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2000 AD Prog Slog

Tuesday, April 27, 2010

Prog 1160 08/09/99

The third and final (as far as I’m aware) Mazeworld book concludes this prog with Adam Cadman waking from his coma and returning to Earth with the devil inside him. Earlier he had been journeying to the heart of the maze only to learn that he was the very demon he was searching for while on Earth, over enthusiastic doctors experimented on his brain and sawed off his hand.

Early episodes of Book One saw art robot Arthur Ranson design the page as if the panels made part of the maze themselves, but he quickly dispensed with this practice. Indeed, as the story progressed, his work seemed to become loser. That’s not to say that his art hasn’t continued to be absolutely brilliant throughout but it’s given the impression to me that initial enthusiasm very quickly gave way to pragmatism. Three sixty paged books is a lot of work after all.

The emotional signifiers in Alan Grant’s story have been affective. Cadman’s journey from apparent bad man to good man, the character’s almost palatable internal wrestling with what he has done and what he is fated to do and the medical profession’s total lack of ethics have all been involving. However, the flaw for me has been the fantasy aspect of the story. The world and Cadman’s journeys to and from it have been ambiguous. Like in his Anderson PSI Division, because boundaries aren’t clearly defined, when something exceptional happens, such as Cadman bringing a demon back with him to Earth, I resent feeling that I am expected to just accept this. In a black and white strip reproduced on news print paper for a cheap price I can accept all of this but in a high end pricey comic reproduced on cover stock and where the creators own the rights I expect more for some reason.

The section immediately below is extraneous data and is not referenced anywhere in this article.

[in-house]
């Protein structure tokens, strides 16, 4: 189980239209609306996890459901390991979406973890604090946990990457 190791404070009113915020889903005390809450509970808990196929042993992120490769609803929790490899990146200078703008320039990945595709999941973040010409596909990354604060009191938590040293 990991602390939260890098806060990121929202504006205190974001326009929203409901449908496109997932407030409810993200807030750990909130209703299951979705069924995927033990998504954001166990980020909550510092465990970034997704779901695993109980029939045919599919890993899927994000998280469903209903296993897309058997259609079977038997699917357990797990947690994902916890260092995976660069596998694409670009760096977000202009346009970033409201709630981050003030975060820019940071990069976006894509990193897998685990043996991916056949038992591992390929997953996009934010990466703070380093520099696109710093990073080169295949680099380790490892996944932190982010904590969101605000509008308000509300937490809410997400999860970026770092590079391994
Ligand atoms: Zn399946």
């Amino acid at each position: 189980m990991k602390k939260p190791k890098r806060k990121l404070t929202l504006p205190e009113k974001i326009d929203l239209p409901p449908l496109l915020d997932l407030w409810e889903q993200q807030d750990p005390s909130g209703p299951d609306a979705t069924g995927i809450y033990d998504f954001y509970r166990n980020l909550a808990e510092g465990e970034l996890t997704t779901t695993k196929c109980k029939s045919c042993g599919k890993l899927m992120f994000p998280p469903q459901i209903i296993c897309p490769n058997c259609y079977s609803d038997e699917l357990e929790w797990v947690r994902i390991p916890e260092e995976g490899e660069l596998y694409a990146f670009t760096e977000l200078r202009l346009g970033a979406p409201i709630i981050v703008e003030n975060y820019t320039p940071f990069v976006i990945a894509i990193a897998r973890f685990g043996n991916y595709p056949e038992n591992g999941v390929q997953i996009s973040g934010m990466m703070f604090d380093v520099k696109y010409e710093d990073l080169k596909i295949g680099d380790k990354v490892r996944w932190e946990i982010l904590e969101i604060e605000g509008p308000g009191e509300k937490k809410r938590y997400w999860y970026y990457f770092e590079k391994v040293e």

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8 Comments:

  • I agree. I felt all along that Grant was going to explain what the link was between the Mazeworld and Cadman's mind, but he in the end he just didn't. Perhaps it was because he wanted to come up with something even vaguely plausible and in keeping with the intellectual tone of the story, but couldn't think of anything good enough?

    By Blogger alexf, at 9:17 am  

  • If Alan Hebden had written and Belardinelli drawn mazeworld it would have been a lot more fun

    By Blogger Victor Resistor, at 12:51 pm  

  • I didn't like mazeworld to be honest. It was too dry if it was a bit more fun I would have been happy with it.

    By Blogger David page, at 3:15 pm  

  • Yeah Alex, it's like not all of the thinking was done but what was was good.

    By Blogger Paul Rainey, at 5:31 pm  

  • I think you're right, Victor.

    By Blogger Paul Rainey, at 5:31 pm  

  • Dave, it did seem over worthy perhaps.

    By Blogger Paul Rainey, at 5:32 pm  

  • IIRC, Andy Diggle was assistant editor at the time and in charge of the letters page. He absolutely HATED Mazeworld and rejoiced in one missive that described the strip as 'Adam Cadman's pillow-headed antics'.

    Me, I didn't mind so mind - lush Ranson art - but some humour wouldnae hurt the strip, IMHO.

    By Blogger DAVID BISHOP, at 1:13 pm  

  • Hi David, nice to hear from you, and thanks for the clarification on a couple of things. Yeah, Mazeworld would have been more enjoyable with some old school Grant jokes included.

    By Blogger Paul Rainey, at 6:21 pm  

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